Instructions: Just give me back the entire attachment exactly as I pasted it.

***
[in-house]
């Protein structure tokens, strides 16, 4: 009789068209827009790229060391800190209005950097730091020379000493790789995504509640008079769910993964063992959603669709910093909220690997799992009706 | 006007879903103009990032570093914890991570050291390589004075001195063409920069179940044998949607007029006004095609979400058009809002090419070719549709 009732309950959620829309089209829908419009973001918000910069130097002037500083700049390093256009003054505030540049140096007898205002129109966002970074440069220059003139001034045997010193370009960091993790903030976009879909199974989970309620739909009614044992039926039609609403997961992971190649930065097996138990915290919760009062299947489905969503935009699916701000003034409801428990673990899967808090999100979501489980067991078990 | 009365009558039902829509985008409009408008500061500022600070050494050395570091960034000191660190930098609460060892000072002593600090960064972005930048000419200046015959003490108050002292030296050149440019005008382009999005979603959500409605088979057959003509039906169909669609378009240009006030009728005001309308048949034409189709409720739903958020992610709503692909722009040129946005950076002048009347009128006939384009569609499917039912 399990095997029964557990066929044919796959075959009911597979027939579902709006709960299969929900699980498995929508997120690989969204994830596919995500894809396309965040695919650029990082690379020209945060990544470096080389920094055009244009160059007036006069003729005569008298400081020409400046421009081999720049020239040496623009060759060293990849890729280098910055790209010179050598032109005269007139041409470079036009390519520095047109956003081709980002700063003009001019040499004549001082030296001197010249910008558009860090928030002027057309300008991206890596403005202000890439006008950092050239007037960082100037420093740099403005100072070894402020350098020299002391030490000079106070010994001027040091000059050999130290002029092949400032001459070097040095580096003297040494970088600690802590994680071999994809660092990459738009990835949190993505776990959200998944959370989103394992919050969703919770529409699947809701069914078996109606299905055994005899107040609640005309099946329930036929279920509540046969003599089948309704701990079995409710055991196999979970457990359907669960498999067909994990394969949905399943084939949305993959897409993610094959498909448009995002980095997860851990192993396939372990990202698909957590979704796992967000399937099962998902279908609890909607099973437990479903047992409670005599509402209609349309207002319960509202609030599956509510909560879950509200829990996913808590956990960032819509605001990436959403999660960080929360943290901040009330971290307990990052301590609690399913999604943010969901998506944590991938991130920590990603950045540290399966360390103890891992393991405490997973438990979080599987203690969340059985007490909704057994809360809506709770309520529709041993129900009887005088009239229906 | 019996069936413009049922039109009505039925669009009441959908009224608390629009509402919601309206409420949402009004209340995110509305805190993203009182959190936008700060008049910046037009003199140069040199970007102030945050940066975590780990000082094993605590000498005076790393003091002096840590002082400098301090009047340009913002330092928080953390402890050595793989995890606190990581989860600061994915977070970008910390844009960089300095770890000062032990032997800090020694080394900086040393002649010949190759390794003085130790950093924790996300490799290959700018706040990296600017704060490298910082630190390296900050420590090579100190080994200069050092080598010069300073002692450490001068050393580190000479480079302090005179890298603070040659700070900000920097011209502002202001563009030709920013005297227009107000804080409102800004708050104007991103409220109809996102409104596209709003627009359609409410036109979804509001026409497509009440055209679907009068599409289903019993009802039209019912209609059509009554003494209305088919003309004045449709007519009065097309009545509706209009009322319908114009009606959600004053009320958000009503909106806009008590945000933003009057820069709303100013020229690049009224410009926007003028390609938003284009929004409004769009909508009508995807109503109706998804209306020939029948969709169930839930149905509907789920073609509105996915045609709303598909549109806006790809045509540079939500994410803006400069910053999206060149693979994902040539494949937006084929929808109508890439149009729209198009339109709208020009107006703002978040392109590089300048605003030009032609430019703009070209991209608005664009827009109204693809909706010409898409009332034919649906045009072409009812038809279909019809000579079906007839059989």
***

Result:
[in-house]
């Protein structure tokens, strides 16, 4: 009789068209827009790229060391800190209005950097730091020379000493790789995504509640008079769910993964063992959603669709910093909220690997799992009706 | 006007879903103009990032570093914890991570050291390589004075001195063409920069179940044998949607007029006004095609979400058009809002090419070719549709 009732309950959620829309089209829908419009973001918000910069130097002037500083700049390093256009003054505030540049140096007898205002129109966002970074440069220059003139001034045997010193370009960091993790903030976009879909199974989970309620739909009614044992039926039609609403997961992971190649930065097996138990915290919760009062299947489905969503935009699916701000003034409801428990673990899967808090999100979501489980067991078990 | 009365009558039902829509985008409009408008500061500022600070050494050395570091960034000191660190930098609460060892000072002593600090960064972005930048000419200046015959003490108050002292030296050149440019005008382009999005979603959500409605088979057959003509039906169909669609378009240009006030009728005001309308048949034409189709409720739903958020992610709503692909722009040129946005950076002048009347009128006939384009569609499917039912 399990095997029964557990066929044919796959075959009911597979027939579902709006709960299969929900699980498995929508997120690989969204994830596919995500894809396309965040695919650029990082690379020209945060990544470096080389920094055009244009160059007036006069003729005569008298400081020409400046421009081999720049020239040496623009060759060293990849890729280098910055790209010179050598032109005269007139041409470079036009390519520095047109956003081709980002700063003009001019040499004549001082030296001197010249910008558009860090928030002027057309300008991206890596403005202000890439006008950092050239007037960082100037420093740099403005100072070894402020350098020299002391030490000079106070010994001027040091000059050999130290002029092949400032001459070097040095580096003297040494970088600690802590994680071999994809660092990459738009990835949190993505776990959200998944959370989103394992919050969703919770529409699947809701069914078996109606299905055994005899107040609640005309099946329930036929279920509540046969003599089948309704701990079995409710055991196999979970457990359907669960498999067909994990394969949905399943084939949305993959897409993610094959498909448009995002980095997860851990192993396939372990990202698909957590979704796992967000399937099962998902279908609890909607099973437990479903047992409670005599509402209609349309207002319960509202609030599956509510909560879950509200829990996913808590956990960032819509605001990436959403999660960080929360943290901040009330971290307990990052301590609690399913999604943010969901998506944590991938991130920590990603950045540290399966360390103890891992393991405490997973438990979080599987203690969340059985007490909704057994809360809506709770309520529709041993129900009887005088009239229906 | 019996069936413009049922039109009505039925669009009441959908009224608390629009509402919601309206409420949402009004209340995110509305805190993203009182959190936008700060008049910046037009003199140069040199970007102030945050940066975590780990000082094993605590000498005076790393003091002096840590002082400098301090009047340009913002330092928080953390402890050595793989995890606190990581989860600061994915977070970008910390844009960089300095770890000062032990032997800090020694080394900086040393002649010949190759390794003085130790950093924790996300490799290959700018706040990296600017704060490298910082630190390296900050420590090579100190080994200069050092080598010069300073002692450490001068050393580190000479480079302090005179890298603070040659700070900000920097011209502002202001563009030709920013005297227009107000804080409102800004708050104007991103409220109809996102409104596209709003627009359609409410036109979804509001026409497509009440055209679907009068599409289903019993009802039209019912209609059509009554003494209305088919003309004045449709007519009065097309009545509706209009009322319908114009009606959600004053009320958000009503909106806009008590945000933003009057820069709303100013020229690049009224410009926007003028390609938003284009929004409004769009909508009508995807109503109706998804209306020939029948969709169930839930149905509907789920073609509105996915045609709303598909549109806006790809045509540079939500994410803006400069910053999206060149693979994902040539494949937006084929929808109508890439149009729209198009339109709208020009107006703002978040392109590089300048605003030009032609430019703009070209991209608005664009827009109204693809909706010409898409009332034919649906045009072409009812038809279909019809000579079906007839059989």